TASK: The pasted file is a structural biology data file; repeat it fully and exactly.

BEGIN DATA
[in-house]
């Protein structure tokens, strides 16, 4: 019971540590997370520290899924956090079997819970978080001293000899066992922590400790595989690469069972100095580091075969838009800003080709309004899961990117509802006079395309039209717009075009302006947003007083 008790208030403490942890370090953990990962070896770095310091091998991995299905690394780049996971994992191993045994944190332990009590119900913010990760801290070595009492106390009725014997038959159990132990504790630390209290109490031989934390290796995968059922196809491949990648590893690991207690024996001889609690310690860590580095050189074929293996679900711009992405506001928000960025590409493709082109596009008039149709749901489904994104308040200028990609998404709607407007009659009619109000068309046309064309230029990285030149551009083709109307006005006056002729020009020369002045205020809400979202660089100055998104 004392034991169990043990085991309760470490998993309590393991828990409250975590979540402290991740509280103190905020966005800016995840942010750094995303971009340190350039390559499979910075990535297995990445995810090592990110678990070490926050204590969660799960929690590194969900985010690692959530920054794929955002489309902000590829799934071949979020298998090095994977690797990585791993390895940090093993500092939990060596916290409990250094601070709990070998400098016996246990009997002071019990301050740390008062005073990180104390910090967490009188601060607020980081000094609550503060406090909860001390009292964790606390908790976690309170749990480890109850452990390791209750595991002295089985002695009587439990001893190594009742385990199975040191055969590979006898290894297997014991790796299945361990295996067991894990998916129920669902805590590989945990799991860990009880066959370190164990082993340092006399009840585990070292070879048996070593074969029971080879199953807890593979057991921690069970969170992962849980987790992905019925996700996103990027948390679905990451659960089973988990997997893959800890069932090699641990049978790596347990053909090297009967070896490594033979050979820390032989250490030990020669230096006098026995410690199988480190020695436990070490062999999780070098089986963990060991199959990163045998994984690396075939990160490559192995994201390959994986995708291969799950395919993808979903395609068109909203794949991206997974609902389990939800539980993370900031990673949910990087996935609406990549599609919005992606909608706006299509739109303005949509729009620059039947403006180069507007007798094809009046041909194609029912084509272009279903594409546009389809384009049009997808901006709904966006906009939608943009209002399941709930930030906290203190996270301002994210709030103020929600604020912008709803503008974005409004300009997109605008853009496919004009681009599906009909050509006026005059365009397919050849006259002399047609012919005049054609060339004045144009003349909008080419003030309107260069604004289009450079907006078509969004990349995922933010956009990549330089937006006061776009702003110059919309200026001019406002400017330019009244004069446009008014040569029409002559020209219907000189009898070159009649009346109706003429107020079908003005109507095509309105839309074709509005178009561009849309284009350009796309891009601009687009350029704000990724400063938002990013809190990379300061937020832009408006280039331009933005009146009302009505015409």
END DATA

[in-house]
């Protein structure tokens, strides 16, 4: 019971540590997370520290899924956090079997819970978080001293000899066992922590400790595989690469069972100095580091075969838009800003080709309004899961990117509802006079395309039209717009075009302006947003007083 008790208030403490942890370090953990990962070896770095310091091998991995299905690394780049996971994992191993045994944190332990009590119900913010990760801290070595009492106390009725014997038959159990132990504790630390209290109490031989934390290796995968059922196809491949990648590893690991207690024996001889609690310690860590580095050189074929293996679900711009992405506001928000960025590409493709082109596009008039149709749901489904994104308040200028990609998404709607407007009659009619109000068309046309064309230029990285030149551009083709109307006005006056002729020009020369002045205020809400979202660089100055998104 004392034991169990043990085991309760470490998993309590393991828990409250975590979540402290991740509280103190905020966005800016995840942010750094995303971009340190350039390559499979910075990535297995990445995810090592990110678990070490926050204590969660799960929690590194969900985010690692959530920054794929955002489309902000590829799934071949979020298998090095994977690797990585791993390895940090093993500092939990060596916290409990250094601070709990070998400098016996246990009997002071019990301050740390008062005073990180104390910090967490009188601060607020980081000094609550503060406090909860001390009292964790606390908790976690309170749990480890109850452990390791209750595991002295089985002695009587439990001893190594009742385990199975040191055969590979006898290894297997014991790796299945361990295996067991894990998916129920669902805590590989945990799991860990009880066959370190164990082993340092006399009840585990070292070879048996070593074969029971080879199953807890593979057991921690069970969170992962849980987790992905019925996700996103990027948390679905990451659960089973988990997997893959800890069932090699641990049978790596347990053909090297009967070896490594033979050979820390032989250490030990020669230096006098026995410690199988480190020695436990070490062999999780070098089986963990060991199959990163045998994984690396075939990160490559192995994201390959994986995708291969799950395919993808979903395609068109909203794949991206997974609902389990939800539980993370900031990673949910990087996935609406990549599609919005992606909608706006299509739109303005949509729009620059039947403006180069507007007798094809009046041909194609029912084509272009279903594409546009389809384009049009997808901006709904966006906009939608943009209002399941709930930030906290203190996270301002994210709030103020929600604020912008709803503008974005409004300009997109605008853009496919004009681009599906009909050509006026005059365009397919050849006259002399047609012919005049054609060339004045144009003349909008080419003030309107260069604004289009450079907006078509969004990349995922933010956009990549330089937006006061776009702003110059919309200026001019406002400017330019009244004069446009008014040569029409002559020209219907000189009898070159009649009346109706003429107020079908003005109507095509309105839309074709509005178009561009849309284009350009796309891009601009687009350029704000990724400063938002990013809190990379300061937020832009408006280039331009933005009146009302009505015409």